So, you have sourced a shortlist of software sales candidates; some through recruiting agencies, and some on your own. On paper, they all look good. They vary slightly by experience, but now it is time to get down to the nitty gritty.
Like in all hiring, trying to decide which candidate will work out the best is hard. You are trying to determine, without really knowing the person that well, which candidate will give you maximum performance once hired.
It is important to remember that interviewing is imperfect. You are basically asking someone questions in a bid to determine how successful they will be at software sales. The candidate is trying to present themselves in the best light possible, and you are trying to pick holes in the story.
Here are 5 tips on determining future performance based on past performance for software sales professionals.
- Find out what the average sales size, and average length of sales cycle, is in current and previous roles. Higher numbers and longer cycles will indicate they have been involved in long-play, consultative solutions, whereas lower numbers with shorter cycles will indicate a more transactional sales. Neither one is better than the other. You are just looking for someone who has experience with the type of sale that you require.
- Single product versus multi-product. Did they work for a large multinational who have a portfolio of products to sell from? Or is their experience more to do with selling a single product? Different skills are required. Choose someone whose experience is aligned with your product(s).
- Who do they have experience calling in to? If your ideal lead is the COO, then choose candidates who have experience calling into COOs. It doesn’t necessarily have to be the same type of product as yours. In fact if is a different product, but the same type of lead, they may be able to start calling from day 1, without there being a conflict of interest with a past employer.
- Verify income. In their last role, if their OTE was $200K based on a quote of $1million, and they beat the quota, then their W2 should be more than $200K. Simple.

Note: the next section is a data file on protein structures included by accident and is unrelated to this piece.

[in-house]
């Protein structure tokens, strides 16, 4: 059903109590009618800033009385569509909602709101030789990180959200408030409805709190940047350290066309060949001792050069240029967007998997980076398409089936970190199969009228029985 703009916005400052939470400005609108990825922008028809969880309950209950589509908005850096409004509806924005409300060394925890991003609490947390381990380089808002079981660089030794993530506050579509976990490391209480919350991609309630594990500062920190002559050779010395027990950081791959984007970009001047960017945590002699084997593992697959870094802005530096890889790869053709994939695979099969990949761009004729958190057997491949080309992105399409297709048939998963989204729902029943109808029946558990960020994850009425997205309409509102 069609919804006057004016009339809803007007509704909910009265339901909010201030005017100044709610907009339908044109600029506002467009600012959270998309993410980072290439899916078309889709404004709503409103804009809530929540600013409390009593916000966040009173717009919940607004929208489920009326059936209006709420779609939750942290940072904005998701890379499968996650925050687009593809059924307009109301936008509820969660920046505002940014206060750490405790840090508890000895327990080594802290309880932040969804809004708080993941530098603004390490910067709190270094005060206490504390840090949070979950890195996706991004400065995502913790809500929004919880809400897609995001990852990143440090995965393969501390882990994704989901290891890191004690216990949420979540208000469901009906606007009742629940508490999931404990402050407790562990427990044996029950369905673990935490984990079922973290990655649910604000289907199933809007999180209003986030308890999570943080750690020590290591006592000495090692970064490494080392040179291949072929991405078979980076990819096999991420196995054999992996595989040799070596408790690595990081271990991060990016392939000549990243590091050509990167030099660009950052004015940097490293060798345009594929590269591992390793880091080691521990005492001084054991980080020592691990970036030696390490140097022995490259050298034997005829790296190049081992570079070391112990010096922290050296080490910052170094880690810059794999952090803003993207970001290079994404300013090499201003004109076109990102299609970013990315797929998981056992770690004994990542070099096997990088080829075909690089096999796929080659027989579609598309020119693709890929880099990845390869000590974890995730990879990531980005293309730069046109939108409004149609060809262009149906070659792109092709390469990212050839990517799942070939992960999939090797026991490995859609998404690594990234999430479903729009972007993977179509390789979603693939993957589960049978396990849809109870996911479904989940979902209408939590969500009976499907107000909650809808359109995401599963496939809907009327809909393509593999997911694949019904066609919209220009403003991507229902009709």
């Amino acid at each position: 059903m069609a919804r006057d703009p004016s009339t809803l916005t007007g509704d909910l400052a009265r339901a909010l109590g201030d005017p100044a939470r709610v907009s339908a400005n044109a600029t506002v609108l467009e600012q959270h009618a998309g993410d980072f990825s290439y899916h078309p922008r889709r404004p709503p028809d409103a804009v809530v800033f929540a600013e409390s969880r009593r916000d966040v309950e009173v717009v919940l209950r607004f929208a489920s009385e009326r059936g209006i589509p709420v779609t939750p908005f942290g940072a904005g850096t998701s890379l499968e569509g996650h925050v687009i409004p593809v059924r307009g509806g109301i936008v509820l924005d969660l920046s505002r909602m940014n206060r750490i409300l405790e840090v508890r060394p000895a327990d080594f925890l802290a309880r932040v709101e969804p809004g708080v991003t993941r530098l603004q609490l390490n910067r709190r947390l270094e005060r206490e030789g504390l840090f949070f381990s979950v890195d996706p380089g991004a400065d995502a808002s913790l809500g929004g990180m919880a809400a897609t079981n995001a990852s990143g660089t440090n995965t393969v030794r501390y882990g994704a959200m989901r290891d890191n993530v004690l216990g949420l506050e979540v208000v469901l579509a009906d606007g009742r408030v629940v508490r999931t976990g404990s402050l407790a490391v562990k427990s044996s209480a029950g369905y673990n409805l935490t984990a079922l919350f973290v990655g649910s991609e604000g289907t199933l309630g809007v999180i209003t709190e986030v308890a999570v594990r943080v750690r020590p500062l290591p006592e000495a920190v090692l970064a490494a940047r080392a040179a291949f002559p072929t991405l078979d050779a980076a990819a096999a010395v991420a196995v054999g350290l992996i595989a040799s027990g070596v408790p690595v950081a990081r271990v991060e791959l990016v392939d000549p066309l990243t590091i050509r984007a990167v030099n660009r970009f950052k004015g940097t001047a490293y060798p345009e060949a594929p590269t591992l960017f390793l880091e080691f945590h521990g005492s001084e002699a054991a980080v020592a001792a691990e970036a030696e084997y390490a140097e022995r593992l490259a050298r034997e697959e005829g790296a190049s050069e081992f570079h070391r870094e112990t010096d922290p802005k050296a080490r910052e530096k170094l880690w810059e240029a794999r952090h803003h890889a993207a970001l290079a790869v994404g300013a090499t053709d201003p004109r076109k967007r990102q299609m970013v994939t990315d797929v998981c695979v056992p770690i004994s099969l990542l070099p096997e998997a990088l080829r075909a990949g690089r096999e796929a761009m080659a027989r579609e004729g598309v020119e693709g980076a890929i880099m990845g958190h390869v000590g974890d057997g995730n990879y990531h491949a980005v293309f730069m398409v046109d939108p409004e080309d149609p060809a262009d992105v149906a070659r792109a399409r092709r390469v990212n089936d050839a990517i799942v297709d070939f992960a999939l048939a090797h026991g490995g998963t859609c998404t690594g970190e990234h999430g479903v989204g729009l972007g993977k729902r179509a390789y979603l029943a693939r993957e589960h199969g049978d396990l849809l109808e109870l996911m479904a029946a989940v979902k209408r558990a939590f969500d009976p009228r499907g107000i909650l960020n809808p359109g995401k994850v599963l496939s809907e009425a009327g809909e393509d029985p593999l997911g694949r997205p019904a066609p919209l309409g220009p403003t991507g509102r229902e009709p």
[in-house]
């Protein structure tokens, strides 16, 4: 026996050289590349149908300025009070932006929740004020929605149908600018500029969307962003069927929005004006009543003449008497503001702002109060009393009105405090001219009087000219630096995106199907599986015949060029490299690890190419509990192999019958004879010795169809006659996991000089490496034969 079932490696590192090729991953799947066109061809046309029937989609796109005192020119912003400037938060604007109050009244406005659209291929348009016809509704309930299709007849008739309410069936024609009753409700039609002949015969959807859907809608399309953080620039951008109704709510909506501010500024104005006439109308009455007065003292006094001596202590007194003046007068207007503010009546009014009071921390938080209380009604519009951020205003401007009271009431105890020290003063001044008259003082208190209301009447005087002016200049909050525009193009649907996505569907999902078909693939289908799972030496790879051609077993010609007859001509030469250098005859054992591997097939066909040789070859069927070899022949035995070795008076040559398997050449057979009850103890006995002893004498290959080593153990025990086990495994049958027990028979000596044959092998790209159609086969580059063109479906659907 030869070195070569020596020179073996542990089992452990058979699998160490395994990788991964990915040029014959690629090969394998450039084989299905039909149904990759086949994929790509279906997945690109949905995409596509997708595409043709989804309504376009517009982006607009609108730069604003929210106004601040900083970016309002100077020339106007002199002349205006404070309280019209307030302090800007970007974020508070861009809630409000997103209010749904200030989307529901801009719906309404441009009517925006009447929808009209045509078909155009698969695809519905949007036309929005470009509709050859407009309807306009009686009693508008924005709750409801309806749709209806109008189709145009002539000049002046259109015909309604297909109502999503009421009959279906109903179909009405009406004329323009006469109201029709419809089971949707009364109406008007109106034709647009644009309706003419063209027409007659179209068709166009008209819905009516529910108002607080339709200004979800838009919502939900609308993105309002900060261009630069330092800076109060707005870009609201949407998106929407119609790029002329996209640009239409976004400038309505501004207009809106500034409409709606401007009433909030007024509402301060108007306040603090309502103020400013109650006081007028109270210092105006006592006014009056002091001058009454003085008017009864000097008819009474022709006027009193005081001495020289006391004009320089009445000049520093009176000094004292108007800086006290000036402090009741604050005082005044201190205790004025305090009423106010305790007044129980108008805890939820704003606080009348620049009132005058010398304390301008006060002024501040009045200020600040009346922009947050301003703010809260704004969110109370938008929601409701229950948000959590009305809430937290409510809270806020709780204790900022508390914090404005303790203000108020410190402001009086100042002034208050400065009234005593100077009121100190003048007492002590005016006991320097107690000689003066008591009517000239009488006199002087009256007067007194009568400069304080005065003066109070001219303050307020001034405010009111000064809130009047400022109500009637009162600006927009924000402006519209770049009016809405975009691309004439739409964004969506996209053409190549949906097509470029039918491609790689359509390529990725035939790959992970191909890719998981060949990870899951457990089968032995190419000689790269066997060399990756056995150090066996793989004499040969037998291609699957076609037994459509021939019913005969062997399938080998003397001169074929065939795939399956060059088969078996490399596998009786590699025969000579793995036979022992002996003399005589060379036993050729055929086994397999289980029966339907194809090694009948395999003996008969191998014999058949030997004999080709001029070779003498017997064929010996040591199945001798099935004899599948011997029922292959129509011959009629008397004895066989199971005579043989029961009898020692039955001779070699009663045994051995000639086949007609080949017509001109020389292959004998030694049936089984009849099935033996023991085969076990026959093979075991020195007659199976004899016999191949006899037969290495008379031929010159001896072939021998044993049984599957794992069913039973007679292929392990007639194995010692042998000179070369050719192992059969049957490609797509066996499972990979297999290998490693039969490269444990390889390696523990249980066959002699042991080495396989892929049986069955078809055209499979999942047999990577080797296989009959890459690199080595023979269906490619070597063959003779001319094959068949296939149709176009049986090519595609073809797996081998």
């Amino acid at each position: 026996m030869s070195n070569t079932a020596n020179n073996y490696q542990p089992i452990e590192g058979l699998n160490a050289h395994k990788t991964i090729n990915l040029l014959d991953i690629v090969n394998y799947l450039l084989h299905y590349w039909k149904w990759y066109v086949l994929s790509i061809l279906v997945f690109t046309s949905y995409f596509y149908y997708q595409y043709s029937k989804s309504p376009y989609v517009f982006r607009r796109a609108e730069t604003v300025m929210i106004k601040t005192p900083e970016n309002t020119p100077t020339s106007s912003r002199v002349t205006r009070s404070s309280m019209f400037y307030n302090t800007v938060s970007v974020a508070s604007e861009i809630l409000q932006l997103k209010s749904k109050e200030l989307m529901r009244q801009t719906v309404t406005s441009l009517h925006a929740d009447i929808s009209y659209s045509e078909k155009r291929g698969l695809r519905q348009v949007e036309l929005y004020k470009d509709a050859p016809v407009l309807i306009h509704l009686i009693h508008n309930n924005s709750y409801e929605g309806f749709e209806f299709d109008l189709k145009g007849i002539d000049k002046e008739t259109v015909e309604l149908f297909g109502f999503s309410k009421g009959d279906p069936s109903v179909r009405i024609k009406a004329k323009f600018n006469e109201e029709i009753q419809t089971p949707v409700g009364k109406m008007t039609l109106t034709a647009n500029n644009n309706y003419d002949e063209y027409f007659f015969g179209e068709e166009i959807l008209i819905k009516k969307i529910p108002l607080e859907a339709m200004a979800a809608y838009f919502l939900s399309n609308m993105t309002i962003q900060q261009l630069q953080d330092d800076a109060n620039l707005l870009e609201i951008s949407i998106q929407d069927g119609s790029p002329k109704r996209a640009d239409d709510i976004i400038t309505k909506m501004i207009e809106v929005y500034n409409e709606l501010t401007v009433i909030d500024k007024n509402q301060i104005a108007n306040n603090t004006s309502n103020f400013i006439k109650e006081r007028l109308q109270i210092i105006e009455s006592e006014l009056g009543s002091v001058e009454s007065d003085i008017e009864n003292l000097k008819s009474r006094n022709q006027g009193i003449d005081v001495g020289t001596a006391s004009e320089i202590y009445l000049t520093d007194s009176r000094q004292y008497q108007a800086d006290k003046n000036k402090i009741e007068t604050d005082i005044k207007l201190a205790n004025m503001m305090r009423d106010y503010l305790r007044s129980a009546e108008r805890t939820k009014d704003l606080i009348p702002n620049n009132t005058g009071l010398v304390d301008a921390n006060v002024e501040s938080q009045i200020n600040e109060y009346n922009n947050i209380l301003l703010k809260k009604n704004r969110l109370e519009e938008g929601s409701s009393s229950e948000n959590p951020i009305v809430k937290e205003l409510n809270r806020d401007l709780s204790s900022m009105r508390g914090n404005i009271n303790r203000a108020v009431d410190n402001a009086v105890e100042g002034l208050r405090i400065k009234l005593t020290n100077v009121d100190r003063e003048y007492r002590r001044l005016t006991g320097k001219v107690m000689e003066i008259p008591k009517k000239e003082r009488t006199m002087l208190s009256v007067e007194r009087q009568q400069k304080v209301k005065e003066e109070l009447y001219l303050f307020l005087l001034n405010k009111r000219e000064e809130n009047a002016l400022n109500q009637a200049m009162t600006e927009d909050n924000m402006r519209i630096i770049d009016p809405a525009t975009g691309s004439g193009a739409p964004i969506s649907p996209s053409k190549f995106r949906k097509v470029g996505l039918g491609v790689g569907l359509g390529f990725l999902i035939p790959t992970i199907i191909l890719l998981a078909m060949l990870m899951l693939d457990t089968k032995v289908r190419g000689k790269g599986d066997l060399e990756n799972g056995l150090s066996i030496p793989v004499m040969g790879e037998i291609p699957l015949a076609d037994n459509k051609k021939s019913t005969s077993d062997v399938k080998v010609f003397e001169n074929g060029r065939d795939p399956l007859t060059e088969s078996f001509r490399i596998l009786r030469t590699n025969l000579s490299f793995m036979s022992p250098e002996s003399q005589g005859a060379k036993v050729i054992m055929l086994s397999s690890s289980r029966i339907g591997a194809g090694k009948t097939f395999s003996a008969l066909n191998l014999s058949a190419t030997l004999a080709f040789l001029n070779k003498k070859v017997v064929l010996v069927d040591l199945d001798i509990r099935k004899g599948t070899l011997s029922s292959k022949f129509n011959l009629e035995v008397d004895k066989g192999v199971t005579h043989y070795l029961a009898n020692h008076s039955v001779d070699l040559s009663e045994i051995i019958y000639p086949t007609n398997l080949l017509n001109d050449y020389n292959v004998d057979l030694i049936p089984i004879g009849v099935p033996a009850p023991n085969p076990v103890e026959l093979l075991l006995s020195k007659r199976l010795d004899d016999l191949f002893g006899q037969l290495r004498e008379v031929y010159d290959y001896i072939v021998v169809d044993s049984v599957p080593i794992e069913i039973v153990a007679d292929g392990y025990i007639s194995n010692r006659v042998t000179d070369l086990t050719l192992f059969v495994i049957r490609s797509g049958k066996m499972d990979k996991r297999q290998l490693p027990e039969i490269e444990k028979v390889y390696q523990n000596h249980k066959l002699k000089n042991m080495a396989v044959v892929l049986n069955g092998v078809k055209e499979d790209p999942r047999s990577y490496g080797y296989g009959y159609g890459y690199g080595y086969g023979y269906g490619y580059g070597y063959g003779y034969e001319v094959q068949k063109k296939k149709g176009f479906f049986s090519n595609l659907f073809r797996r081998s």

- Do your own reference checks. Do not rely on third parties to do reference checks – you will always care more about the result than anyone else. References should be a direct manager, not a friend or someone else in the department.
When we think of assessing job candidates, most of us think of the traditional job interview. While this is a valid method (if done correctly), there are a number of alternatives that can be done individually, or in tandem, depending on the role at hand. Here are five suggestions…
- Traditional Interview. For a traditional interview to be effective, a few things need to happen. First and foremost, the interviewer has to be trained, experienced and smart. Decide in advance what an ideal candidate looks like. Write this at the top of your notes. Then create a number of questions that point to this statement. Finally (and this really must be done in advance), decide what a good answer should look like for each of these questions. Then, compare the candidate’s answers with the ideal answers.
- Video Assessment. We are of course fans of this. It measures both communications skills and technical competency, both key components to a sales position. Also, by simple virtue of completing the assessment, you are indicating that you are prepared to take that extra step to make the sale (get the job).
- Practical Test. Not so much for sales, but more geared toward roles with hard skills, such as software development. Give the candidate an assignment and a time limit. Do this on premise so you can be sure no one is helping them complete the task.
- Behavioral Assessment. This is very good for roles where personality is important, such as sales, management consulting, marketing and HR. These assessments have become very accurate in recent years. Just make sure you are testing for the right personality traits, or results can be skewed.
- Temp-to-Perm. There is always the Try-Before-You-Buy model. Effectively, this is one long paid interview.